Fun fact about non-venomous snakes: many of them mimic rattlesnakes in order to convince would-be predators to leave them alone. How do they do this? When it realized we saw it, it headed into dense cover and began vibrating its tail. The sound against the dead leaves isn’t a dead-ringer for a rattlesnake, but it’s close enough. I’m too smart to be fooled. Nice try, snake.

Surprisingly that was my first snake of the year. Hmm. Better late then never.

Eastern spiny softshell turtle doing its best impression of an aquatic pancake
Common yellowthroat (Geothlypis trichas)- a warbler that breeds in marshes and low prairies of the state

The calendar still says its spring, but I know better. The seasons are a continuum rather than an abrupt change. Bird migration is dying down. Mosquitoes are everywhere (I know, right?). The trees are fully leafed out. This might not be summer yet, but it sure is the lead-in to it.

Texas Day 2

Greetings from Padre Island! I spent my first whole day in Texas getting some coastal birding in. The barrier islands on the coast are expansive, and I only saw parts of Padre and Mustang Islands. Locations I would recommend are the Leonabelle Turnbull Birding Center and Nueces County Park on Mustang Island and Packery Channel County Park and Padre Bali Park on Padre Island. Mustang Island State Park was closed, probably due to the aftermath of Hurricane Harvey, and I did not go to the Padre Island National Seashore because the sources I read were very ambiguous about whether it was closed or not due to the government shutdown. There is also only so much time in the day. I went where I had time to go.

It was a great day for birds. I had good sightings even when I wasn’t birding. When I walked out my door to get breakfast, I was greeted with the shocking pink of a roseate spoonbill (Platalea ajaja) flying in the distance. On a beach run, I saw gulls, terns, and shorebirds. Of course, for much of the day I had my camera and binoculars on me.

Willet (Tringa semipalmata)
Brown pelican (Pelecanus occidentalis)
Lifer herp: American alligator (Alligator mississippiensis)
Great-tailed grackles (Quiscalus mexicanus)
Sanderling (Calidris alba)
Forster’s tern (Sterna forsteri) in non-breeding plumage- I’d never seen one in winter before and I had to consult my field guide to identify it. There were many of them on the Padre Bali Park beach.
Laughing gull (Leucophaeus atricilla) transitioning into breeding plumage

Life list updates:

#270: Brown pelican
#271: Black skimmer (Rynchops niger)
#272: Royal tern (Thalasseus maximus)
#273: Sanderling
#274: Snowy egret (Egretta thula)
#275: American bittern (Botaurus lentiginosus) (first time I’ve seen one as opposed to merely  hearing them)
#276: White ibis (Eudocimus albus)

May 31st


I spent the last day of May outside from 9-5. Sure beats spending it indoors. Several hours in southwest Wisconsin wading through ditches, walking through woods and prairies, and sneaking up on turtles along the Wisconsin River really paid off. My reward was sun and fun.

I got a few first-of-years too.

FOY birds:
Forster’s tern (Sterna forsteri)
Northern rough-winged swallow (Stelgidopteryx serripennis)
Bank swallow (Riparia riparia)
Lark sparrow (Chondestes grammacus)

FOY herps:
Ouachita map turtle (Graptemys ouachitensis)
Eastern spiny softshell turtle (Apalone spinifera spinifera)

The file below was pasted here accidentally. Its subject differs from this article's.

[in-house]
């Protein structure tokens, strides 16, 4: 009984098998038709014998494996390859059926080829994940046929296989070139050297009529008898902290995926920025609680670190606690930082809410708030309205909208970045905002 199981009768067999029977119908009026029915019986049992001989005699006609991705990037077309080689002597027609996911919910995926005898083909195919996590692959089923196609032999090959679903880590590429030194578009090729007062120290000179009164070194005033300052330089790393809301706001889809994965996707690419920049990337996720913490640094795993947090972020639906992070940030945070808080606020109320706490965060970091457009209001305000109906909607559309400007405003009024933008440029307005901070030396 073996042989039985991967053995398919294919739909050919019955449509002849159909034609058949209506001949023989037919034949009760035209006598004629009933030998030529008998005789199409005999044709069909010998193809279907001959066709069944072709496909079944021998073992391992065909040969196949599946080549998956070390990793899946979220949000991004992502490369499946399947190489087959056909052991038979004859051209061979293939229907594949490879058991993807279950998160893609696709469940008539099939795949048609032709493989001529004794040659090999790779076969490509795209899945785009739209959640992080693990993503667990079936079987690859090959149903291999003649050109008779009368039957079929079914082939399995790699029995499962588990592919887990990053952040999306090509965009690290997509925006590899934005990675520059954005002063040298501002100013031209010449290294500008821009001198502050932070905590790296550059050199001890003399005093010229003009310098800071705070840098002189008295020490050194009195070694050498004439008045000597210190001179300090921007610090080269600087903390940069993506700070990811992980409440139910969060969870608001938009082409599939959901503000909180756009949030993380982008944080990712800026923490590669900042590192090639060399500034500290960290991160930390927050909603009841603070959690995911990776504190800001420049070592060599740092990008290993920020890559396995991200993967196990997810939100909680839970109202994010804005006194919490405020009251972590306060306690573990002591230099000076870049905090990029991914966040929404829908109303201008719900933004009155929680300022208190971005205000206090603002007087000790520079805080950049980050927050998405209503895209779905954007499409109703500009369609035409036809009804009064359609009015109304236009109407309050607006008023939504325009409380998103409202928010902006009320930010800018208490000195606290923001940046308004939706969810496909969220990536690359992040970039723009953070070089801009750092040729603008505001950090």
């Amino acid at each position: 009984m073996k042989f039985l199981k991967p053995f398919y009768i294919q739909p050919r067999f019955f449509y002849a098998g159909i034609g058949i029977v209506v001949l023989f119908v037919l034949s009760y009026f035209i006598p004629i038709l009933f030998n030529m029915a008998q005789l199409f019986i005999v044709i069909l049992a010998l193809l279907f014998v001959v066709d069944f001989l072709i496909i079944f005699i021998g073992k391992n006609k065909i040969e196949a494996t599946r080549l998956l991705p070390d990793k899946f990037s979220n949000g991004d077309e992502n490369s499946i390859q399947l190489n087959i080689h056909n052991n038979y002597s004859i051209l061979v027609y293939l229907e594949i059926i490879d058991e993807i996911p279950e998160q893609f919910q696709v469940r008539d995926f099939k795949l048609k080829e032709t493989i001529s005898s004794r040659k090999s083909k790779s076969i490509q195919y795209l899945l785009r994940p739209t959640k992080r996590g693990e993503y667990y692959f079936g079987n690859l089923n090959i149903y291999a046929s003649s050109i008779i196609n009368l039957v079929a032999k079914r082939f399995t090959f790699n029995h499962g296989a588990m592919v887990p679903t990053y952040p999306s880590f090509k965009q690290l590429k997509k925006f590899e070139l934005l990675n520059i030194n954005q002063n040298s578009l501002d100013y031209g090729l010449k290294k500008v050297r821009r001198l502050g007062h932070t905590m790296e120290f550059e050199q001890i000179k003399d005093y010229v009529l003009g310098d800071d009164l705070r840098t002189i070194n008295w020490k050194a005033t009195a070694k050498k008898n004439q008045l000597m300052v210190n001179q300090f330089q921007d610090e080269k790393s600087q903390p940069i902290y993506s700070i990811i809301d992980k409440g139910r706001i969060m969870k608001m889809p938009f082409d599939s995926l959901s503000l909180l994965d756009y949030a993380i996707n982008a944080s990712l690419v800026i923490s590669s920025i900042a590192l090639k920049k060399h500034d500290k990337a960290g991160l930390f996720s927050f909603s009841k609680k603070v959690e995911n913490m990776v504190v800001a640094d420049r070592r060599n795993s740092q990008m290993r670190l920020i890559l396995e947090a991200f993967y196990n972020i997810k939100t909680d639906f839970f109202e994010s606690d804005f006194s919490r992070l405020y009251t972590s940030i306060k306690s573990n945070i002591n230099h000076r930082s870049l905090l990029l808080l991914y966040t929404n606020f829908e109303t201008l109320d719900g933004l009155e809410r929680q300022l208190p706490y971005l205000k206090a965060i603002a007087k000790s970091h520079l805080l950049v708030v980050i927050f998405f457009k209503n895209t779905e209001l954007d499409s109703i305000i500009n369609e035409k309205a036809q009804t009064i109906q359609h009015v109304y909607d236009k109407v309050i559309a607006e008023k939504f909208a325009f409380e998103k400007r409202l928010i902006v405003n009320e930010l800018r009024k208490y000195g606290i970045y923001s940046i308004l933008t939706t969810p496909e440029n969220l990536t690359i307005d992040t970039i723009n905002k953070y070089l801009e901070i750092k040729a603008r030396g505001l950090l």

Common snapping turtle (Chelydra serpentina)

FOY butterflies:
Eastern tiger swallowtail (Papilio glaucus)
Giant swallowtail (Papilio cresphontes)
American copper (Lycaena phlaeas)
Little wood satyr (Megisto cymela)
Mourning cloak (Nymphalis antiopa)

Forster’s terns on distant debris

The turtles were all easy to spot. The snapper was the only one that I never saw sunning. All the other turtles were out on the sand by the river. The stretch of shoreline I was at was remarkable; there were shelled creatures everywhere. The hard part was getting close enough to get pictures and to identify them under the piercing rays of the sun. They spook easily but I eventually found a good method. I would sneak up on them from above and behind, taking advantage of the steep bank behind them. It worked well until one would inevitably look my way and run wildly into the water with the others following behind.

Ouachita map turtles


Eastern spiny softshell turtle

The shore was also where I saw the bank swallows and most of the northern rough-winged swallows. Nesting in holes on the bank, they flew over the river in search of food and perched on bare twigs overlooking their watery domain.

The butterflies were all a little more inland, except for the eastern tiger swallowtail which was by a swift and narrow back channel.

Eastern tiger swallowtail

The American coppers and little wood satyrs were lifers for me, but only because I only took up butterfly viewing as a hobby this year. They’re quite common and it was nice to finally “meet” them. I was stunned by the simple beauty of the satyrs (those spots!). The coppers proved difficult to photograph as they were energetic and would fly to another perch just as I got the camera set on them. Getting a snapshot of their open wings was downright impossible but take my word that they look quite amazing spread.

I did not get pictures of the mourning cloak or the giant swallowtail. The former is a favorite from my childhood and the latter is uncommon in Wisconsin so they were real treats to see.

American copper
Little wood satyr

If the quality of a day is measured in sights seen and layers of mud on clothing then it was a great day on both accounts. What a wonderful time spent in my favorite river valley with its inhabitants.

Lark sparrow

May is Nature’s Month

Maybe I only think so because it’s happening now, but May might just be the best month. What other month has such an explosion of life? Insects and herps come out of hibernation in droves and the spring bird migration gives us a large amount of birds that we will not see again until fall. The amount of color dazzles the senses too, after seeing mostly brown for several months.